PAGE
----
I wonder why it is necessary (or useful) to imagine that there is an original, drawn from real life, standing behind Kinbote, Shade, etc. Seeking out VN's allusions and sources is often a very rewarding exercise, as these allusions directly relate to interpretation. But I have yet to see a case where any of VN's major characters can be productively (from the reader's perspective) linked to an actual person. The closest we come is Galya Diment's unearthing of Pnin's relationship to Szeftel, but even that revelation, though solid enough, is less interesting than VN's own relationship to Szeftel--that is, knowing that Szeftel is behind Pnin advances our understanding of the novel only marginally, if at all. Positing Ginsberg as Kinbote's original can only reduce the compexity of VN's character, and I might argue the same for those looking for Shade's poetic progenitor, though I am eager to read Sam Gwynn's essay.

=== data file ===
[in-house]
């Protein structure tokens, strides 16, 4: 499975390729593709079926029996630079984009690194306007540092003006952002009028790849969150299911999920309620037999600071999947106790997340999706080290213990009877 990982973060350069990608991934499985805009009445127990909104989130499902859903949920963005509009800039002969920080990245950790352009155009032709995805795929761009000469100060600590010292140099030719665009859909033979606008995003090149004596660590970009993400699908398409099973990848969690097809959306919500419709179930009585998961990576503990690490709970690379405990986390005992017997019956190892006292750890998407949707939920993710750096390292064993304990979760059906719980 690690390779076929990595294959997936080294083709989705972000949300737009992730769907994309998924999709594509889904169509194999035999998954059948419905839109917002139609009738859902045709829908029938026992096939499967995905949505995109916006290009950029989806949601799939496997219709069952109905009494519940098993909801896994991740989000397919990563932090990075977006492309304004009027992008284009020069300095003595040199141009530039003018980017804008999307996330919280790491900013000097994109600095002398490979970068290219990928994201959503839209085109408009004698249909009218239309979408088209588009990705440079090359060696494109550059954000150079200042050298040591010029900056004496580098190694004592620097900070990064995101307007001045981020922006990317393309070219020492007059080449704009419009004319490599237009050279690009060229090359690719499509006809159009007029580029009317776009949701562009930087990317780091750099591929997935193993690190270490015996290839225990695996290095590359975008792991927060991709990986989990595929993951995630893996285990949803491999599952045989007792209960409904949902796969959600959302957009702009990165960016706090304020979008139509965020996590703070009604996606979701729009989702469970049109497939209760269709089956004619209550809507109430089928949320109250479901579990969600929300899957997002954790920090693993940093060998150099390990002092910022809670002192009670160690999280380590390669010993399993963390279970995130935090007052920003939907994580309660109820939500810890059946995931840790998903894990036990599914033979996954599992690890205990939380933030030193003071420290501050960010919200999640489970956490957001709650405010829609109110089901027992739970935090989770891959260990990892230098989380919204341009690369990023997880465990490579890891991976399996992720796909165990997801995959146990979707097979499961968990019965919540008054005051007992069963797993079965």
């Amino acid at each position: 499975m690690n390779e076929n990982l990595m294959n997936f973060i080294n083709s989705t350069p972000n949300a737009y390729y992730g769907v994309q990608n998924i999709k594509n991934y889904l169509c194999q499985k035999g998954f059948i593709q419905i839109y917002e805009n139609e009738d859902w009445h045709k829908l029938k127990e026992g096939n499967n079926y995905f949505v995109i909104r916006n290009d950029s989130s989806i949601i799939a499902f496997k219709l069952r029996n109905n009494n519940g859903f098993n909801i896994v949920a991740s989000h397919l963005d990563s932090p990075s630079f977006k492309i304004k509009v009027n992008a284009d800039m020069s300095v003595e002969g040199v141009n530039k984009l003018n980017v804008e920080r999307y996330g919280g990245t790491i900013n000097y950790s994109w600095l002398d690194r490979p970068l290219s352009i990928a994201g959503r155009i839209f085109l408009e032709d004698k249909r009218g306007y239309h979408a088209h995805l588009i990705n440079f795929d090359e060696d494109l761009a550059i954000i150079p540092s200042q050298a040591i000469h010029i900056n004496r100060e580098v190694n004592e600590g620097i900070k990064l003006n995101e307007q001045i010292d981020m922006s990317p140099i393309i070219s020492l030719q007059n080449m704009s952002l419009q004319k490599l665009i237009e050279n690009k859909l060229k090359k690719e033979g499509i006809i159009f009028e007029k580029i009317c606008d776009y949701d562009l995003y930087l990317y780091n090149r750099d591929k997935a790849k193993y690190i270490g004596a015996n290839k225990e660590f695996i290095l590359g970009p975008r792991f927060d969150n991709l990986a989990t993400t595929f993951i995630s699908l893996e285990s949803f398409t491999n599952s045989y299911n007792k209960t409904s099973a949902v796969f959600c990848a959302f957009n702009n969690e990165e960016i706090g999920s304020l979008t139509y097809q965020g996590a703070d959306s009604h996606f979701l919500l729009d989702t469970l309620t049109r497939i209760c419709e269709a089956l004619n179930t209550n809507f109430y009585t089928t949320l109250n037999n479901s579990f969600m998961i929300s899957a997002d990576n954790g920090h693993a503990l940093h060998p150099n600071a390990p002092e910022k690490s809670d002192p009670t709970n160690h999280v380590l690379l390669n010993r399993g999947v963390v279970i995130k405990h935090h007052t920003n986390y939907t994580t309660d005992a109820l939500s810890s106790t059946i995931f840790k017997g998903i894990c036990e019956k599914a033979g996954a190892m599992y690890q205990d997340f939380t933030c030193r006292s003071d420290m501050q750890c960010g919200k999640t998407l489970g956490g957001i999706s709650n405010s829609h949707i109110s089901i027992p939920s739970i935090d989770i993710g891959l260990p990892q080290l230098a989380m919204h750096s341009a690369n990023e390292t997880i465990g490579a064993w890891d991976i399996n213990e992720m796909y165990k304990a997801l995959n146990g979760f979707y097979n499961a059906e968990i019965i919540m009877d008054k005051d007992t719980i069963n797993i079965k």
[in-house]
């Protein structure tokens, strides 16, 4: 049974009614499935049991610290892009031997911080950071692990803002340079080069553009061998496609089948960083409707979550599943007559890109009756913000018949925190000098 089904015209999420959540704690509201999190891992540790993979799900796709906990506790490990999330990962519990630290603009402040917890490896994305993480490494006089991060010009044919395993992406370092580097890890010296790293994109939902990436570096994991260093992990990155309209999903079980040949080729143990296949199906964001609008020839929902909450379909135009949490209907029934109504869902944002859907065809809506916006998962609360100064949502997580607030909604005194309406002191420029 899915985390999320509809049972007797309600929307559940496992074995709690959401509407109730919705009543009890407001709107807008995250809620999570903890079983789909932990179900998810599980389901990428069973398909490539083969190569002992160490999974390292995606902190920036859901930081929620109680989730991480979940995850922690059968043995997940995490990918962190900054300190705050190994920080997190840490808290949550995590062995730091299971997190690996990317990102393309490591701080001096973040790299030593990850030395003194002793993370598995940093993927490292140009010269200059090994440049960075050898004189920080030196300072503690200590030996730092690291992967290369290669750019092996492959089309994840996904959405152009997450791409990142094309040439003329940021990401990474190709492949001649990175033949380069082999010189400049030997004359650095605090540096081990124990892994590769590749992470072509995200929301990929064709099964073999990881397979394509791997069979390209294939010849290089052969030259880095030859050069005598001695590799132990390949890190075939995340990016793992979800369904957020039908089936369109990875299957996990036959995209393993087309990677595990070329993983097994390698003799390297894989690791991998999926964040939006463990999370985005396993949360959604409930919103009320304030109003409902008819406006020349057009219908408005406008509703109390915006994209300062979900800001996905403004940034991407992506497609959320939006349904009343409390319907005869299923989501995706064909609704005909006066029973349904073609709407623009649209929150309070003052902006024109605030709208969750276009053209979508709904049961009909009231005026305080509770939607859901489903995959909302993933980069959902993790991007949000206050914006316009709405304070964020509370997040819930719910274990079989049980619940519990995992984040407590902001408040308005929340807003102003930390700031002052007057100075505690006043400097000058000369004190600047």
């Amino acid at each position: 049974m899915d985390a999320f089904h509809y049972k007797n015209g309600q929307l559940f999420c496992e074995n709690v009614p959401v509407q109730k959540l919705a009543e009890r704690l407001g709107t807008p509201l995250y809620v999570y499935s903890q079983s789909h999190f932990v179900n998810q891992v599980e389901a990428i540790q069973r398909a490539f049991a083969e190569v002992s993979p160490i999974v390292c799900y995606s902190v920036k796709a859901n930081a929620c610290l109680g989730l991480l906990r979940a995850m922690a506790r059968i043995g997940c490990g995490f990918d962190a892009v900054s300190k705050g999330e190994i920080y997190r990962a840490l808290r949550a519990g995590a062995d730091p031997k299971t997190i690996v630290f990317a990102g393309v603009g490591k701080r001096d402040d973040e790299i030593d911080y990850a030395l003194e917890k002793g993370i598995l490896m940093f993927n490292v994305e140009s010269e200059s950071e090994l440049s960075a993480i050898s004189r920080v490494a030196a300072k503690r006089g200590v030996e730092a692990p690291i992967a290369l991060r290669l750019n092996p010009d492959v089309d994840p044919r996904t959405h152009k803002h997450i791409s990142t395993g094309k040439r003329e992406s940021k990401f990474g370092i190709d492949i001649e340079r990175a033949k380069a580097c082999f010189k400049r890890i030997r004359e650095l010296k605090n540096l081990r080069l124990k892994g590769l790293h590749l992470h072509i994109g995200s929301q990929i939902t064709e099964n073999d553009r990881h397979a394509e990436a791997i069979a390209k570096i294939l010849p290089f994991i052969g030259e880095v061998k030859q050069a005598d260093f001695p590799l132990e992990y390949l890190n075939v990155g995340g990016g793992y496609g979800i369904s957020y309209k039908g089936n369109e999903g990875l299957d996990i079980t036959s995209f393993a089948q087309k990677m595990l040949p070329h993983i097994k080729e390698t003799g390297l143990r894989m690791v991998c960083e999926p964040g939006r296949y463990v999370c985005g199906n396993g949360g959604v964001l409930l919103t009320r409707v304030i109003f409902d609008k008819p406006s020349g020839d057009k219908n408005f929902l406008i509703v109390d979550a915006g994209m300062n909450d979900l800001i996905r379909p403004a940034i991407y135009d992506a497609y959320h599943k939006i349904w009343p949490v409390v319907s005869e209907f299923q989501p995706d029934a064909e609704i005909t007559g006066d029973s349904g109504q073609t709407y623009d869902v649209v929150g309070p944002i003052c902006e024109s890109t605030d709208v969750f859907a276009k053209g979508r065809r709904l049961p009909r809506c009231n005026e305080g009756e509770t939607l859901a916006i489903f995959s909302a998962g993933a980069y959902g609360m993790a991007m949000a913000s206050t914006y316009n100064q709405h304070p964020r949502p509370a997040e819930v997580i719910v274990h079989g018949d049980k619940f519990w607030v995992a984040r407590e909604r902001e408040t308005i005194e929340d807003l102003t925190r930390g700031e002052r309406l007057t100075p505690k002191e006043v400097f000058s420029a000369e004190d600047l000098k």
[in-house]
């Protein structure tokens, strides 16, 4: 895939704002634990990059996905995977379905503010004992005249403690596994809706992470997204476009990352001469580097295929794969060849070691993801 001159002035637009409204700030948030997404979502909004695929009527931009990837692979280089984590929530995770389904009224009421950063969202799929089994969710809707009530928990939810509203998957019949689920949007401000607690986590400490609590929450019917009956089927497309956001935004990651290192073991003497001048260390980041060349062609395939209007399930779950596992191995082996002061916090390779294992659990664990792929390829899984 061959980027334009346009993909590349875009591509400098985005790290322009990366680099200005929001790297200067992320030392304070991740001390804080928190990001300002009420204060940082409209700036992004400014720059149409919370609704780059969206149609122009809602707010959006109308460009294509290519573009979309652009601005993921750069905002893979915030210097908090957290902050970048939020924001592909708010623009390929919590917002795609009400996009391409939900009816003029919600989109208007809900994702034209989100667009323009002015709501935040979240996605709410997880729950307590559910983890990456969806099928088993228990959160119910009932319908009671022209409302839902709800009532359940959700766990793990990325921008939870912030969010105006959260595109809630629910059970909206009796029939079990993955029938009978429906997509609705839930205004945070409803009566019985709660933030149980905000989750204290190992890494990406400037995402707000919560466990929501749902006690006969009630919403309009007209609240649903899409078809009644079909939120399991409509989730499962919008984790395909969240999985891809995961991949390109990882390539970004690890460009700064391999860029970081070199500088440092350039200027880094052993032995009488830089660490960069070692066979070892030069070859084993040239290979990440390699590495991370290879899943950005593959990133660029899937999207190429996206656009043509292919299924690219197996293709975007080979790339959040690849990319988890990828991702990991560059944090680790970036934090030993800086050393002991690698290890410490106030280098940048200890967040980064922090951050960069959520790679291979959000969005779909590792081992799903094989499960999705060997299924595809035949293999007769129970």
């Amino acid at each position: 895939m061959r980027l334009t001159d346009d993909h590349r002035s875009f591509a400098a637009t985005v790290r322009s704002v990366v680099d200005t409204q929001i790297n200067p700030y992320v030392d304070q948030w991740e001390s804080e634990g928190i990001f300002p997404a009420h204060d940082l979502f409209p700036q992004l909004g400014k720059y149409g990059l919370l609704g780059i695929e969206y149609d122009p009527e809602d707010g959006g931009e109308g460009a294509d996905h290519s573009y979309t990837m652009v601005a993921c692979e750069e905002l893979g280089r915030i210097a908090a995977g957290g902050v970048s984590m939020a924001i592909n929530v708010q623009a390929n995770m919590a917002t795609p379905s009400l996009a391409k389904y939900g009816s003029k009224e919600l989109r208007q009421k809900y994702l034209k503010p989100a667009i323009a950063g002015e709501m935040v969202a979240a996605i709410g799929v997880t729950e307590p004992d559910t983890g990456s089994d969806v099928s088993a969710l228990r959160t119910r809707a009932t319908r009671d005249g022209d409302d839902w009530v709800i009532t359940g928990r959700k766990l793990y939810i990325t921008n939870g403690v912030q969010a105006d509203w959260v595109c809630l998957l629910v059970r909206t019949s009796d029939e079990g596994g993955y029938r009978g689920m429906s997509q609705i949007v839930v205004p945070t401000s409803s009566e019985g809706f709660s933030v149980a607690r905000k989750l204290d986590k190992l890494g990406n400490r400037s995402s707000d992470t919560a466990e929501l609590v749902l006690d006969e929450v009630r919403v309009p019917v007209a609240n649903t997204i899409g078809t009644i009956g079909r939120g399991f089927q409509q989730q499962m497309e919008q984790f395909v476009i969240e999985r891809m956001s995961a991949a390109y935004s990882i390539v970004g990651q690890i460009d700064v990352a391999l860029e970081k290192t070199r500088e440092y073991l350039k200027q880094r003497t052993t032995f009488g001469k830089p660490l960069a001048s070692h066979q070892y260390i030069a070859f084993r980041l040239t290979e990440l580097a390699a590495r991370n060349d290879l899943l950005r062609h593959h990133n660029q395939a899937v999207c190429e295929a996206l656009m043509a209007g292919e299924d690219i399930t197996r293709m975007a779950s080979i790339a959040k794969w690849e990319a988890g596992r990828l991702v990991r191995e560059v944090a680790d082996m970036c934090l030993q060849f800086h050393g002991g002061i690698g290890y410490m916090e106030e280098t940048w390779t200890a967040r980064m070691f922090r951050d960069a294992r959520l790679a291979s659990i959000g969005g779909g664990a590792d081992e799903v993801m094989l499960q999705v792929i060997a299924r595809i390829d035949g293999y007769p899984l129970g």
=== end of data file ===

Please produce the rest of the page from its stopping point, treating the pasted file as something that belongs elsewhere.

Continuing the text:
I am currently enjoying Eric Naiman's Nabokov, Perversely, though he too can't resist constructing VN's characters from his own imagination. In an (unnecessary) attempt to improve the argument for a bawdy reading of VN, Naiman argues that "Quilty is probably [such certainty!] a composite, combining two wide-ranging giants of successive generations: [Shakesperean scholar] Quiller-Couch and Nabokov's friend Edmund Wilson." Of course it might be so, but the degree of mind-reading necessary to assert, with confidence, this theory is unavailable to most of us. In any case, the exercise is counterproductive, as it turns Quilty into a stitched together version of someone(s), rather than an original in his own right.